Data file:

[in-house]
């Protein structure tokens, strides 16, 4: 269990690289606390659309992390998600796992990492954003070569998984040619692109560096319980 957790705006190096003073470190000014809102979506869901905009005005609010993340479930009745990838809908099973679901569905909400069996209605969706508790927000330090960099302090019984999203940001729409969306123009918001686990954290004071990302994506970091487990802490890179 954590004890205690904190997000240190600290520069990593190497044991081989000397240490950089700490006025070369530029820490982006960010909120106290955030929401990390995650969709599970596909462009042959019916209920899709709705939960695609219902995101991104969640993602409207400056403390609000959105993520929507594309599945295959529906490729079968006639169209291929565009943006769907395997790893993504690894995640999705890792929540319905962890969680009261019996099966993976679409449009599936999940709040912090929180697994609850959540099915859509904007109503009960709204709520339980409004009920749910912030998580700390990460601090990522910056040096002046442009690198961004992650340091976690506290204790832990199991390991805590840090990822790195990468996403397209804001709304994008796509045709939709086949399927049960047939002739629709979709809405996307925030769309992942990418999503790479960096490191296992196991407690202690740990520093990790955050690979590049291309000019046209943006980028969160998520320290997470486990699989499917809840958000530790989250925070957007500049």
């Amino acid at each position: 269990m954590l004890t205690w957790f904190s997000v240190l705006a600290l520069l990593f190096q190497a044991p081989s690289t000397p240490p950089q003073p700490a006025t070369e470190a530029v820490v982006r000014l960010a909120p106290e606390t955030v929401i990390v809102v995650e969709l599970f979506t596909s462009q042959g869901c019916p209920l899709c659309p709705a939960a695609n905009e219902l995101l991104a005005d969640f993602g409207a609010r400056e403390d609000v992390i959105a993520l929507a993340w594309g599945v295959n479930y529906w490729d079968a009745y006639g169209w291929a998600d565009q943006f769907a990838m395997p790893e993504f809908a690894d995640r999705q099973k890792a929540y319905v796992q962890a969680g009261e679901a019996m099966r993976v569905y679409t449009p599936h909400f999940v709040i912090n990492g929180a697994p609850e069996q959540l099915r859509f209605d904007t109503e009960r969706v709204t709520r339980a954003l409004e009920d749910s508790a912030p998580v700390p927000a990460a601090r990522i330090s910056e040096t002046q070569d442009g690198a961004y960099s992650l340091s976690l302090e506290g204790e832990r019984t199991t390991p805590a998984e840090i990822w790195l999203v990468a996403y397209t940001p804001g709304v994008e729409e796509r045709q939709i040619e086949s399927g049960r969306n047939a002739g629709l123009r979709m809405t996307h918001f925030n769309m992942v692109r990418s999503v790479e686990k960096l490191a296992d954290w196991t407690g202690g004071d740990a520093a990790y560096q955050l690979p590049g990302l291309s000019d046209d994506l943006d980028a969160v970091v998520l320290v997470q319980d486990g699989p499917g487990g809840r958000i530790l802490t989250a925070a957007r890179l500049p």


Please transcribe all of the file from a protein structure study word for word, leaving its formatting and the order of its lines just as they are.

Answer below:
[in-house]
């Protein structure tokens, strides 16, 4: 269990690289606390659309992390998600796992990492954003070569998984040619692109560096319980 957790705006190096003073470190000014809102979506869901905009005005609010993340479930009745990838809908099973679901569905909400069996209605969706508790927000330090960099302090019984999203940001729409969306123009918001686990954290004071990302994506970091487990802490890179 954590004890205690904190997000240190600290520069990593190497044991081989000397240490950089700490006025070369530029820490982006960010909120106290955030929401990390995650969709599970596909462009042959019916209920899709709705939960695609219902995101991104969640993602409207400056403390609000959105993520929507594309599945295959529906490729079968006639169209291929565009943006769907395997790893993504690894995640999705890792929540319905962890969680009261019996099966993976679409449009599936999940709040912090929180697994609850959540099915859509904007109503009960709204709520339980409004009920749910912030998580700390990460601090990522910056040096002046442009690198961004992650340091976690506290204790832990199991390991805590840090990822790195990468996403397209804001709304994008796509045709939709086949399927049960047939002739629709979709809405996307925030769309992942990418999503790479960096490191296992196991407690202690740990520093990790955050690979590049291309000019046209943006980028969160998520320290997470486990699989499917809840958000530790989250925070957007500049």
């Amino acid at each position: 269990m954590l004890t205690w957790f904190s997000v240190l705006a600290l520069l990593f190096q190497a044991p081989s690289t000397p240490p950089q003073p700490a006025t070369e470190a530029v820490v982006r000014l960010a909120p106290e606390t955030v929401i990390v809102v995650e969709l599970f979506t596909s462009q042959g869901c019916p209920l899709c659309p709705a939960a695609n905009e219902l995101l991104a005005d969640f993602g409207a609010r400056e403390d609000v992390i959105a993520l929507a993340w594309g599945v295959n479930y529906w490729d079968a009745y006639g169209w291929a998600d565009q943006f769907a990838m395997p790893e993504f809908a690894d995640r999705q099973k890792a929540y319905v796992q962890a969680g009261e679901a019996m099966r993976v569905y679409t449009p599936h909400f999940v709040i912090n990492g929180a697994p609850e069996q959540l099915r859509f209605d904007t109503e009960r969706v709204t709520r339980a954003l409004e009920d749910s508790a912030p998580v700390p927000a990460a601090r990522i330090s910056e040096t002046q070569d442009g690198a961004y960099s992650l340091s976690l302090e506290g204790e832990r019984t199991t390991p805590a998984e840090i990822w790195l999203v990468a996403y397209t940001p804001g709304v994008e729409e796509r045709q939709i040619e086949s399927g049960r969306n047939a002739g629709l123009r979709m809405t996307h918001f925030n769309m992942v692109r990418s999503v790479e686990k960096l490191a296992d954290w196991t407690g202690g004071d740990a520093a990790y560096q955050l690979p590049g990302l291309s000019d046209d994506l943006d980028a969160v970091v998520l320290v997470q319980d486990g699989p499917g487990g809840r958000i530790l802490t989250a925070a957007r890179l500049p």